Troy city manager fired

Move comes after manager arraigned following what police say was a domestic assault incident

By: Terry Oparka | Troy Times | Published March 10, 2018

 Troy City Manager Brian Kischnick was arraigned Saturday following a domestic violence incident in Clawson, police said.

Troy City Manager Brian Kischnick was arraigned Saturday following a domestic violence incident in Clawson, police said.

Photo provided by the city of Troy

The Troy City Council fired City Manager Brian Kischnick after about an hour and a half in closed session with a labor attorney in a special meeting Sunday, March 11.

The council unanimously terminated Kischnick with cause, which means he gets no severance.

The decision came two days after police reported that Kischnick spent the night in jail in the city he was hired to manage after he was arrested following what police said was a domestic assault incident at a home on Chocolay Avenue in Clawson at about 10:30 p.m. March 9.

Reached by phone, Kischnick said he had no comment. However, in a letter addressed to the council and dated March 11 — which Mayor Dane Slater said Kischnick had an unnamed third party deliver to him — Kischnick maintained his innocence.

“I was arrested by the Clawson police resulting from an altercation with a friend,” states the letter. “I am extremely sorry and remorseful for the events and the position in which I have put you. … Midway home, my friend became angry, so I asked the Uber driver to stop and let me out of the van to remove me from the situation and avoid conflict. She got out of the Uber about 1-2 blocks west and started walking toward me, and was still confrontational. I attempted to calm her down, diffuse the situation, defend myself and prevent harm to her and I.

“As we continued toward our destination, I was holding her to protect us and get there safely. We fell to the ground at least two times. … I never hit her, abused her, threw her to the ground or harmed her. … There is a complete misunderstanding of the events by others who were neither involved or witnessed.”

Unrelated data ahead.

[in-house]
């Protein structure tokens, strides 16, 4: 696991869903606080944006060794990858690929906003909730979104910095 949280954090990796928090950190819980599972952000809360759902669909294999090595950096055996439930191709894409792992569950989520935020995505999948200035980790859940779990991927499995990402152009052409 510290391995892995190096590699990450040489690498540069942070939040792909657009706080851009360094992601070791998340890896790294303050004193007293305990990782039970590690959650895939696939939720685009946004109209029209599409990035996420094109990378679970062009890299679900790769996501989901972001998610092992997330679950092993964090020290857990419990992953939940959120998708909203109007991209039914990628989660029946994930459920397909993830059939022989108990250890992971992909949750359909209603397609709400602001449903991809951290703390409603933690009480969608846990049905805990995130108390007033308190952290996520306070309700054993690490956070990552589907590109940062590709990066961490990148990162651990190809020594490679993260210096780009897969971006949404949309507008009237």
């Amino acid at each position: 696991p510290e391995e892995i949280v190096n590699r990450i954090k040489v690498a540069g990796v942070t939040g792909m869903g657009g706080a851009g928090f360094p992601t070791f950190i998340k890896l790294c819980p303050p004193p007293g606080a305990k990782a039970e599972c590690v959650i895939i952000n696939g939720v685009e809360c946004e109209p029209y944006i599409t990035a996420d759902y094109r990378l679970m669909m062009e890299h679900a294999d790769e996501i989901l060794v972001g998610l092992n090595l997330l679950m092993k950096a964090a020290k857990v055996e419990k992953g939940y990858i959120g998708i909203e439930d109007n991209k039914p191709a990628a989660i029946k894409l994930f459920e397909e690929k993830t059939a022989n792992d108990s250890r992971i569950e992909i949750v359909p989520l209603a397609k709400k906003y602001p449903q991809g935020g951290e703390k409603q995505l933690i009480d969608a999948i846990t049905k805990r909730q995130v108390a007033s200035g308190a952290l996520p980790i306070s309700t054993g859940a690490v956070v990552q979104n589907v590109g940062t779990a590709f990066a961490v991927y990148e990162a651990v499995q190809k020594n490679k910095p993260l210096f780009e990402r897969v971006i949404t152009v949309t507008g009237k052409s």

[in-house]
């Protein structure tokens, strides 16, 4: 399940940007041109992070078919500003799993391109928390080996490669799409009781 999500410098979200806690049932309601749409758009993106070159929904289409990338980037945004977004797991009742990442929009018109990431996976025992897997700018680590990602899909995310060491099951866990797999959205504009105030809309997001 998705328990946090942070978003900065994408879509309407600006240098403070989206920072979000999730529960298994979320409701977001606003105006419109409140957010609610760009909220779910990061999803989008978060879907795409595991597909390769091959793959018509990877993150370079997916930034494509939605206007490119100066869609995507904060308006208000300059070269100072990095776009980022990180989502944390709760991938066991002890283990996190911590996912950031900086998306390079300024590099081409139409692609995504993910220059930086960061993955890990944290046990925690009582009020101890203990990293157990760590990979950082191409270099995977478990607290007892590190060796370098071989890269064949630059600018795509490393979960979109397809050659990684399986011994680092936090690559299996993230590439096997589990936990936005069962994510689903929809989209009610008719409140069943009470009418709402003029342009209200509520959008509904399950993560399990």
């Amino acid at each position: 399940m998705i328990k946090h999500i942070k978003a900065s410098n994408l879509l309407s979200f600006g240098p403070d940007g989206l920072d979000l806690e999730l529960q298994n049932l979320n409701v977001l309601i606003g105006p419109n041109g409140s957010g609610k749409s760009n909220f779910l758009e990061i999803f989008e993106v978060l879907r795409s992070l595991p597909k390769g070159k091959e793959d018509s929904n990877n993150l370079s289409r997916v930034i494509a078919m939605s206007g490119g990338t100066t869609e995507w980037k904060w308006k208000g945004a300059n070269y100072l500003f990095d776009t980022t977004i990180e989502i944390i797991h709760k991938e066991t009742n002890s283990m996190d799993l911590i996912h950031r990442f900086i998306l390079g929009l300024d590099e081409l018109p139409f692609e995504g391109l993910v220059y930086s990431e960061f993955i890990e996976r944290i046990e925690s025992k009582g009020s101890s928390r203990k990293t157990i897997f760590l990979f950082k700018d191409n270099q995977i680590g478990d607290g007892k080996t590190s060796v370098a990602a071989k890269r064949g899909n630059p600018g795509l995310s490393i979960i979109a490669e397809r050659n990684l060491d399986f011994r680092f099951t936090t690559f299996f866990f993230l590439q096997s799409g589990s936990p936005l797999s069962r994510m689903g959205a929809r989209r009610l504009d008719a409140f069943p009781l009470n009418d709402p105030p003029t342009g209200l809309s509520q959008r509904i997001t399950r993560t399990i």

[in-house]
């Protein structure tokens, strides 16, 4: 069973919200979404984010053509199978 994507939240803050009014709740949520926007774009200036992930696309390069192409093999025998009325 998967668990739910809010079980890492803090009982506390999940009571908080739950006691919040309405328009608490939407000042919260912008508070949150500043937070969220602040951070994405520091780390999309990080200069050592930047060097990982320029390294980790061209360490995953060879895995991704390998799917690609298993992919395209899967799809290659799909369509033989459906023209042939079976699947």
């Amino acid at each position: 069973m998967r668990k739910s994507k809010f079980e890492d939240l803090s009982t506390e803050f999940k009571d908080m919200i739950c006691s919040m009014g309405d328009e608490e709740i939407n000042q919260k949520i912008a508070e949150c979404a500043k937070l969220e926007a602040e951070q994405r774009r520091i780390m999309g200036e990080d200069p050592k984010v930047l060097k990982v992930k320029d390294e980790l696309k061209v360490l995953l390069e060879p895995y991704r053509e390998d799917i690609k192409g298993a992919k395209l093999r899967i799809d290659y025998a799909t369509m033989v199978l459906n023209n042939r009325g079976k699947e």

Kischnick was arraigned in 52-4 District Court March 10, according to a release from the Clawson Police Department. He appeared without an attorney. A not-guilty plea was entered on his behalf. His attorney could not be reached for comment.

Clawson police had been called to the home on a report of a man pushing a woman to the ground, according to the release.

When police arrived they found several people gathered. Police interviewed a man and a woman involved, as well as independent witnesses who said they saw the incident, then reported it to police.

According to the Clawson police, at about 10 p.m., the man and a woman returned to the home in an Uber from having dinner. They got into an argument on the way home, police said.

Two witnesses told police that the man tackled the woman to the ground, and when she tried to get up, he forcefully pushed her down.

Police said they determined that a crime of domestic assault and battery had taken place, and the suspect was transported to the Troy Police Department until his arraignment the morning of March 10.

Police said a $5,000 personal bond was set, and Kischnick is to have no contact with the woman.

Clawson police continue to investigate.

The council appointed Mark Miller, director of economic and community development, as interim city manager in a 6-1 vote. Slater, Mayor Pro Tem Edna Abrahim, Councilwoman Ellen Hodorek, and Councilmen Ed Pennington, Dave Henderson and Ethan Baker supported the measure. Councilman David Hamilton opposed it. He told the Troy Times that he wanted more discussion on the matter.

“I didn’t have knowledge, as a new councilman, to evaluate this,” Hamilton said.

“I have confidence in you to take us forward until we make a permanent appointment,” Slater said to Miller.

About 20 city employees sat in the council chambers during the meeting.

“Thanks for taking the correct action,” said resident Aaron Green. He asked the council to release a 2016 report on Kischnick’s actions. “We should know his history.”

Kischnick was hired in 2012. In the summer of 2016 he came under scrutiny after city employees raised questions on matters involving a car accident with a city vehicle, issues involving a vendor, the purchase of phone accessories and a car allowance.

In August 2016, the Troy City Council, after heated discussion, voted 4-3 against waiving attorney-client privilege, which would have made public a report regarding Kischnick that the council had considered in three closed sessions.